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With H-6G Bomber, China Gears Up to Win Informationised Local Wars
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Dr Amrita Jash | Date:02 Feb , 2018 0 Comments
Dr Amrita Jash
is Associate Fellow, Centre for Land Warfare Studies, New Delhi.

China’s People’s Liberation Army Navy (PLAN) has recently deployed an H-6G electronic warfare aircraft, which is capable of high electronic jamming power and can cover relatively bigger combat areas such as the South China Sea and East China Sea. This marks a significant addition to China’s existing military composition given its electronic countermeasure capabilities in combat missions. More specifically, as noted, the aircraft’s main role is:

“[T]o obstruct the enemies’ electronic jamming devices- for example, radar, to temporarily or permanently, if powerful enough, cover the surveillance devices and to hide our combat platforms’ track”.[1]

The query is- How does this new electronic warfare aircraft play a significant role in PLA’s composition and capability?

To note, under Chinese President Xi Jinping, PLA’s military reforms as outlined in the Third Plenum of the 18th Party Congress emphasised on the need for increasing the armed forces ability to carry out joint operations on a modern high-tech battlefield. It is primarily aimed at the twin objectives- to improve the armed forces combat capabilities and the readiness for war. In doing so, as the 2015 White Paper onChinese Military Strategy notes: The PLA Army “will continue to reorient from theater defense to trans-theater mobility”; The PLA Navy “will gradually shift its focus from ‘offshore waters defense’ to the combination of ‘offshore waters defense’ and ‘open seas protection’” and; the PLA Air Force “will endeavor to shift its focus from territorial air defense to both defense and offense”.[2] This operational framework is further driven by the logic, as Xi categorically stated:

“The capability to win is strategically important in safeguarding national security, and strengthening that capability and combat readiness in the new era would provide strategic support to the realization of the Chinese dream of national rejuvenation”.[3] 

Given this objective in mind, the primary military goals are: “[to build] a strong military”, focus on “core security needs”, build an “informationized military” and win “informationized wars”, “deepen the reform of national defense and the armed forces”, “build a modern system of military forces with Chinese characteristics”, and “enhance their capabilities” to address security threats and accomplish “diversified military tasks”.[4]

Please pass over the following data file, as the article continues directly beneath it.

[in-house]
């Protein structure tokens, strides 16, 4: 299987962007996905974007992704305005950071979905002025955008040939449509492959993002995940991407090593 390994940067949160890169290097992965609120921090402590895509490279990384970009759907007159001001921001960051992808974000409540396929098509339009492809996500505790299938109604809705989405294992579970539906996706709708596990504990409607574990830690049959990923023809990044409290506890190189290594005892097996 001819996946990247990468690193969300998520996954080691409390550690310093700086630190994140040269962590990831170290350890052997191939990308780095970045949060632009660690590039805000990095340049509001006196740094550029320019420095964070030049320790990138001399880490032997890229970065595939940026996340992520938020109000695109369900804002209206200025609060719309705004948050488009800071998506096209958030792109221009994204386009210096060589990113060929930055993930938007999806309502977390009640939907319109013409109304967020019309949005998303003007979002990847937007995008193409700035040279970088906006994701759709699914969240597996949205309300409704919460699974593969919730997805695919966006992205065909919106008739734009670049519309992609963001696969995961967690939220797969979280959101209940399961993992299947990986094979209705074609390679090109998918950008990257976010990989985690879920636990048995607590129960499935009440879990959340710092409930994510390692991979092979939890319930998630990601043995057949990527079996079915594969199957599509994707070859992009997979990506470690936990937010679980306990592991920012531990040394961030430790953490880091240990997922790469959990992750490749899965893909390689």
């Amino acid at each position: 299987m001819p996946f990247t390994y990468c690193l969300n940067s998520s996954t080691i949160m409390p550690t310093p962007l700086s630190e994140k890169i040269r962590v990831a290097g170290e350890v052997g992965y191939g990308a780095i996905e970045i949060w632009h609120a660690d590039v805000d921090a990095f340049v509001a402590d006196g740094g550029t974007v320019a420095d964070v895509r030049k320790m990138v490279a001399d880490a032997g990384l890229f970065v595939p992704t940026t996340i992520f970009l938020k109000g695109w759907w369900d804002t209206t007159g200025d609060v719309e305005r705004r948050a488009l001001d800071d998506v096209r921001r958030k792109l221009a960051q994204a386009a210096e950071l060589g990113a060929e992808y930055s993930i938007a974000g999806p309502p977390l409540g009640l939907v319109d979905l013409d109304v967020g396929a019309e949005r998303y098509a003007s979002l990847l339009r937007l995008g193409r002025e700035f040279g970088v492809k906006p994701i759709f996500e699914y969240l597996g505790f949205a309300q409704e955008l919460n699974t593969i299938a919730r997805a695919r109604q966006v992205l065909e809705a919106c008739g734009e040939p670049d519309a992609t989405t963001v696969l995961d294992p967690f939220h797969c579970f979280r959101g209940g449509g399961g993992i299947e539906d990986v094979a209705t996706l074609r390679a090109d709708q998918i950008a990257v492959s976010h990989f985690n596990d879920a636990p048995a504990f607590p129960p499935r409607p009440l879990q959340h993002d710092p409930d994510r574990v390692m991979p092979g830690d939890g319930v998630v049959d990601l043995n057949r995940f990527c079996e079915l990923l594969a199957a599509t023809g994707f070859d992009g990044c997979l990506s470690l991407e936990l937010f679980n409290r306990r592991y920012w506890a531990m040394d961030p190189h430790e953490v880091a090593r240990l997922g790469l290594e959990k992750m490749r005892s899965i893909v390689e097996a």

In this perspective, the rationale behind China’s deployment of the new electronic warfare aircraft can be understood under a ‘fight and win’ policy. This can be explained under a three-way framework:

First, China’s such military preparedness is primarily driven by the core objective to “win informationised local wars” (信息化條件下的局部戰), which acts as the basic point for preparation for military struggle (PMS). As the 2015 White Paper on put forward:

“In line with the evolving form of war and national security situation, the basic point for PMS will be placed on winning informationized local wars, highlighting maritime military struggle and maritime PMS. The armed forces will work to effectively control major crises, properly handle possible chain reactions, and firmly safeguard the country’s territorial sovereignty, integrity and security”.[5]

In view of this, the H-6G bomber significantly adds to China’s information warfare force, which is central to PLA’s “active defence” strategic concept.

Secondly, such advanced capabilities are aimed at increasing the PLA’s ability to carry out joint operations on a modern high-tech battlefield. This is primarily guided by PLA’s need to meet the criterion of ‘combat capability’. Wherein, the objective, as Xi Jinping stated is to develop-

“[an] intelligent military, and improve combat capabilities for joint operations based on network information system and the ability to fight under multi-dimensional conditions”.[6]

In this perspective, the H-6G bomber with its electronic jamming, suppression and anti-radiation capabilities can significantly enhance China’s combat missions.

And lastly, to fulfill the Chinese Dream of a ‘strong army’ as Beijing believes that “[w]ithout a strong military, a country can be neither safe nor strong”.[7] This is guided by China’s military mission that aims at two central goals- first, by 2035 the modernisation of China’s national defence and armed forces to be “basically completed” and second, by the mid-21st century (2050) the armed forces to be “fully transformed into world-class forces”.[8]

Under this framework of analysis, it can be rightly stated that China’s military preparedness is rapidly shifting towards building its combat capabilities under joint operational conditions. Wherein, the aim is to fight and win under all theatres of war, which has now shifted towards the information domain as the new battlefield of modern warfare. It remains indisputable, that China’s quest for military capabilities is primarily aimed at “winning informationised local wars”.


[1]Deng Xiaoci, “PLA Navy deploys “new type of electronic warfare aircraft””, Global Times, 21 January 2018, URL:

[2]The State Council of the People’s Republic of China, “China’s Military Strategy”, 27 May 2015, URL

[3]“Xi instructs army to improve its combat readiness”, Xinhuanet, 04 Novemebr 2017, URL:

[4] The State Council of the People’s Republic of China, “China’s Military Strategy”.

[5] Ibid.

[6]“China to build world-class armed forces by mid-21st century”, China Daily, 18 October 2017, URL:

[7] Ibid.

[8] China Military, “Full Text of Xi Jinping’s Report at the 19th CPC National Congress”, Xinhuanet, 18 October 2017, pp. 48, URL:


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